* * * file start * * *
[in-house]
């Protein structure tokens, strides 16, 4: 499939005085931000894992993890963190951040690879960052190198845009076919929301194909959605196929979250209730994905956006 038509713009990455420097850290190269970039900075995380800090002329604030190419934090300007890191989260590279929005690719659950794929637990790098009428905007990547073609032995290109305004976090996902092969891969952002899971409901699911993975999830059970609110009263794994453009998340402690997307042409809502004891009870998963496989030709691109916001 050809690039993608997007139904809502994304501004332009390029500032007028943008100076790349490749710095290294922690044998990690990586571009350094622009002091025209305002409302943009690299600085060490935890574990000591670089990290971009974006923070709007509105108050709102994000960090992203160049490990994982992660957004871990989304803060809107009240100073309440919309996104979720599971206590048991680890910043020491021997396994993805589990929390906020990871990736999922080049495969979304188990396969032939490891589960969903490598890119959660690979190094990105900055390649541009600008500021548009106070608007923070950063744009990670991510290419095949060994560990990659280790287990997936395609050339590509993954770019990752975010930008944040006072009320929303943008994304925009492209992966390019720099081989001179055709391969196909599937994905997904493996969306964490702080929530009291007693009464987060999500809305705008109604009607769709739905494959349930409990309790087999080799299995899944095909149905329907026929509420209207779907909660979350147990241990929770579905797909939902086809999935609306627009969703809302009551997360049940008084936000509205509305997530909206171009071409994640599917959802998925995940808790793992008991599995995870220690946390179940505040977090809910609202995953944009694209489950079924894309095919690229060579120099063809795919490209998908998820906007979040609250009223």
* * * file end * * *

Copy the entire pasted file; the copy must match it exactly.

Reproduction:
[in-house]
């Protein structure tokens, strides 16, 4: 499939005085931000894992993890963190951040690879960052190198845009076919929301194909959605196929979250209730994905956006 038509713009990455420097850290190269970039900075995380800090002329604030190419934090300007890191989260590279929005690719659950794929637990790098009428905007990547073609032995290109305004976090996902092969891969952002899971409901699911993975999830059970609110009263794994453009998340402690997307042409809502004891009870998963496989030709691109916001 050809690039993608997007139904809502994304501004332009390029500032007028943008100076790349490749710095290294922690044998990690990586571009350094622009002091025209305002409302943009690299600085060490935890574990000591670089990290971009974006923070709007509105108050709102994000960090992203160049490990994982992660957004871990989304803060809107009240100073309440919309996104979720599971206590048991680890910043020491021997396994993805589990929390906020990871990736999922080049495969979304188990396969032939490891589960969903490598890119959660690979190094990105900055390649541009600008500021548009106070608007923070950063744009990670991510290419095949060994560990990659280790287990997936395609050339590509993954770019990752975010930008944040006072009320929303943008994304925009492209992966390019720099081989001179055709391969196909599937994905997904493996969306964490702080929530009291007693009464987060999500809305705008109604009607769709739905494959349930409990309790087999080799299995899944095909149905329907026929509420209207779907909660979350147990241990929770579905797909939902086809999935609306627009969703809302009551997360049940008084936000509205509305997530909206171009071409994640599917959802998925995940808790793992008991599995995870220690946390179940505040977090809910609202995953944009694209489950079924894309095919690229060579120099063809795919490209998908998820906007979040609250009223």